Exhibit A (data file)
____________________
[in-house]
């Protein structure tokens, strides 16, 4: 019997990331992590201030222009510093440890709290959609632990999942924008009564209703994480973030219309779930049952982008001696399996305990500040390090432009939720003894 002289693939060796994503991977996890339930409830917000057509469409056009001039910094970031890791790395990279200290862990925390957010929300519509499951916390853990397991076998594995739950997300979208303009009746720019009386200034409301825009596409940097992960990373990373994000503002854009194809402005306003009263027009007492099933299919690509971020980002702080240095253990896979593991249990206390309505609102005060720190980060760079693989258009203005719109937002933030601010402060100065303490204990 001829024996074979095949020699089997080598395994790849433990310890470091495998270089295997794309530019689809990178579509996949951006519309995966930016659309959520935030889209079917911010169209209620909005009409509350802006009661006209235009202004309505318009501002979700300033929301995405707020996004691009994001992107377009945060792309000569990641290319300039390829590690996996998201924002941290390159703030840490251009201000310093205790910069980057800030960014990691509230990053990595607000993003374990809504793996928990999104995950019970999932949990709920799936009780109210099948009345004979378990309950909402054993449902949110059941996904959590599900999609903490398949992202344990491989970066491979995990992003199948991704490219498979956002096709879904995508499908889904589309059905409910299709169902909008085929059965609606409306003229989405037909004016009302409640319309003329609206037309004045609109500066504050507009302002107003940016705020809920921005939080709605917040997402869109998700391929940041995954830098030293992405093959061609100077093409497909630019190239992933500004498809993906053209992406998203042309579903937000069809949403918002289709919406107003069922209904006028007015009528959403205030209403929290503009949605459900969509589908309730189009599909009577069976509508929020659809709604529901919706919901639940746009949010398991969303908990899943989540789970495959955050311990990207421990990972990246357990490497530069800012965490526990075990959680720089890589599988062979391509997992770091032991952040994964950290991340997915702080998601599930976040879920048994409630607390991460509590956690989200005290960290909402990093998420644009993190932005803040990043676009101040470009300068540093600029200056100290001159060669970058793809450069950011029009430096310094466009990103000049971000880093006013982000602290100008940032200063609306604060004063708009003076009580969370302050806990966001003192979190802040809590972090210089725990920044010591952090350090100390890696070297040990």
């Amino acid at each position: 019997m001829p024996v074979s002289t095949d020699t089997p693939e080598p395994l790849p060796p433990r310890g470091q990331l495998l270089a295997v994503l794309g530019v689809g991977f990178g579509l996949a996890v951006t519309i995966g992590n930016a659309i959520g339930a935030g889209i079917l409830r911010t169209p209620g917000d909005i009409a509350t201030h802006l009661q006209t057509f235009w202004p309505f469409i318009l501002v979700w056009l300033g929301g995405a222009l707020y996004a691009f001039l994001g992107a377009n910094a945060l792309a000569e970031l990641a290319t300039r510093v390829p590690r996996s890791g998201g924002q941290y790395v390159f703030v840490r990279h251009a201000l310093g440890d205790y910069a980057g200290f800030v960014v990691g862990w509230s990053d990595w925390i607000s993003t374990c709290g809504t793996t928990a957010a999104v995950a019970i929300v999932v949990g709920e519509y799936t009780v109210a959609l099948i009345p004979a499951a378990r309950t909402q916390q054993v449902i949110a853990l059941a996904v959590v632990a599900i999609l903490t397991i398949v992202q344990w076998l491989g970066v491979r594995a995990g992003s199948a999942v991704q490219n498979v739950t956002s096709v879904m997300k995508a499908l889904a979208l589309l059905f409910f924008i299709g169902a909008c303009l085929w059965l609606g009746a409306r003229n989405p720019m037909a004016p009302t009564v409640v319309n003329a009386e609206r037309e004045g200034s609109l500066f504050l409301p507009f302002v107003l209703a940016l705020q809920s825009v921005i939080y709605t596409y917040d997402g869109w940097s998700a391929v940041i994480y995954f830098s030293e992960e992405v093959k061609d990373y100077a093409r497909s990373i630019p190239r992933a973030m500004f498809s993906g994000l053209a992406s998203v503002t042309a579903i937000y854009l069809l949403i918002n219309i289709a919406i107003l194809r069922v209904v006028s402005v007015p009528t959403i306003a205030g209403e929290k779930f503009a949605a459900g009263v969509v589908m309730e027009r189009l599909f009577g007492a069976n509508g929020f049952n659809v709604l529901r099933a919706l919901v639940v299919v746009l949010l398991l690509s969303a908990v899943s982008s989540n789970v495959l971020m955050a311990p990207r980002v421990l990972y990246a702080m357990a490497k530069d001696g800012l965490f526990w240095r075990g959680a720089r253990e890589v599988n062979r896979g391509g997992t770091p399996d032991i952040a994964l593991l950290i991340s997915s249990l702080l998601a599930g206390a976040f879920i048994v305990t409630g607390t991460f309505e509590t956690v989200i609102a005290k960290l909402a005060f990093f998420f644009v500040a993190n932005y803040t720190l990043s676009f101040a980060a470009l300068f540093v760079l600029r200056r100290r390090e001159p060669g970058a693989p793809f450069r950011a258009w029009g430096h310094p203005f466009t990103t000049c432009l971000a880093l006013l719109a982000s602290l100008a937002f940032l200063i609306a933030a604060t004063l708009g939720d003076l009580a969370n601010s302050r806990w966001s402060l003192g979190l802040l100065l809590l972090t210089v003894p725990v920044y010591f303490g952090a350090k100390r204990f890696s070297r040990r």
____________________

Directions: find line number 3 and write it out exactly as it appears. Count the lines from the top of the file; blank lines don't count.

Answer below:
């Amino acid at each position: 019997m001829p024996v074979s002289t095949d020699t089997p693939e080598p395994l790849p060796p433990r310890g470091q990331l495998l270089a295997v994503l794309g530019v689809g991977f990178g579509l996949a996890v951006t519309i995966g992590n930016a659309i959520g339930a935030g889209i079917l409830r911010t169209p209620g917000d909005i009409a509350t201030h802006l009661q006209t057509f235009w202004p309505f469409i318009l501002v979700w056009l300033g929301g995405a222009l707020y996004a691009f001039l994001g992107a377009n910094a945060l792309a000569e970031l990641a290319t300039r510093v390829p590690r996996s890791g998201g924002q941290y790395v390159f703030v840490r990279h251009a201000l310093g440890d205790y910069a980057g200290f800030v960014v990691g862990w509230s990053d990595w925390i607000s993003t374990c709290g809504t793996t928990a957010a999104v995950a019970i929300v999932v949990g709920e519509y799936t009780v109210a959609l099948i009345p004979a499951a378990r309950t909402q916390q054993v449902i949110a853990l059941a996904v959590v632990a599900i999609l903490t397991i398949v992202q344990w076998l491989g970066v491979r594995a995990g992003s199948a999942v991704q490219n498979v739950t956002s096709v879904m997300k995508a499908l889904a979208l589309l059905f409910f924008i299709g169902a909008c303009l085929w059965l609606g009746a409306r003229n989405p720019m037909a004016p009302t009564v409640v319309n003329a009386e609206r037309e004045g200034s609109l500066f504050l409301p507009f302002v107003l209703a940016l705020q809920s825009v921005i939080y709605t596409y917040d997402g869109w940097s998700a391929v940041i994480y995954f830098s030293e992960e992405v093959k061609d990373y100077a093409r497909s990373i630019p190239r992933a973030m500004f498809s993906g994000l053209a992406s998203v503002t042309a579903i937000y854009l069809l949403i918002n219309i289709a919406i107003l194809r069922v209904v006028s402005v007015p009528t959403i306003a205030g209403e929290k779930f503009a949605a459900g009263v969509v589908m309730e027009r189009l599909f009577g007492a069976n509508g929020f049952n659809v709604l529901r099933a919706l919901v639940v299919v746009l949010l398991l690509s969303a908990v899943s982008s989540n789970v495959l971020m955050a311990p990207r980002v421990l990972y990246a702080m357990a490497k530069d001696g800012l965490f526990w240095r075990g959680a720089r253990e890589v599988n062979r896979g391509g997992t770091p399996d032991i952040a994964l593991l950290i991340s997915s249990l702080l998601a599930g206390a976040f879920i048994v305990t409630g607390t991460f309505e509590t956690v989200i609102a005290k960290l909402a005060f990093f998420f644009v500040a993190n932005y803040t720190l990043s676009f101040a980060a470009l300068f540093v760079l600029r200056r100290r390090e001159p060669g970058a693989p793809f450069r950011a258009w029009g430096h310094p203005f466009t990103t000049c432009l971000a880093l006013l719109a982000s602290l100008a937002f940032l200063i609306a933030a604060t004063l708009g939720d003076l009580a969370n601010s302050r806990w966001s402060l003192g979190l802040l100065l809590l972090t210089v003894p725990v920044y010591f303490g952090a350090k100390r204990f890696s070297r040990r």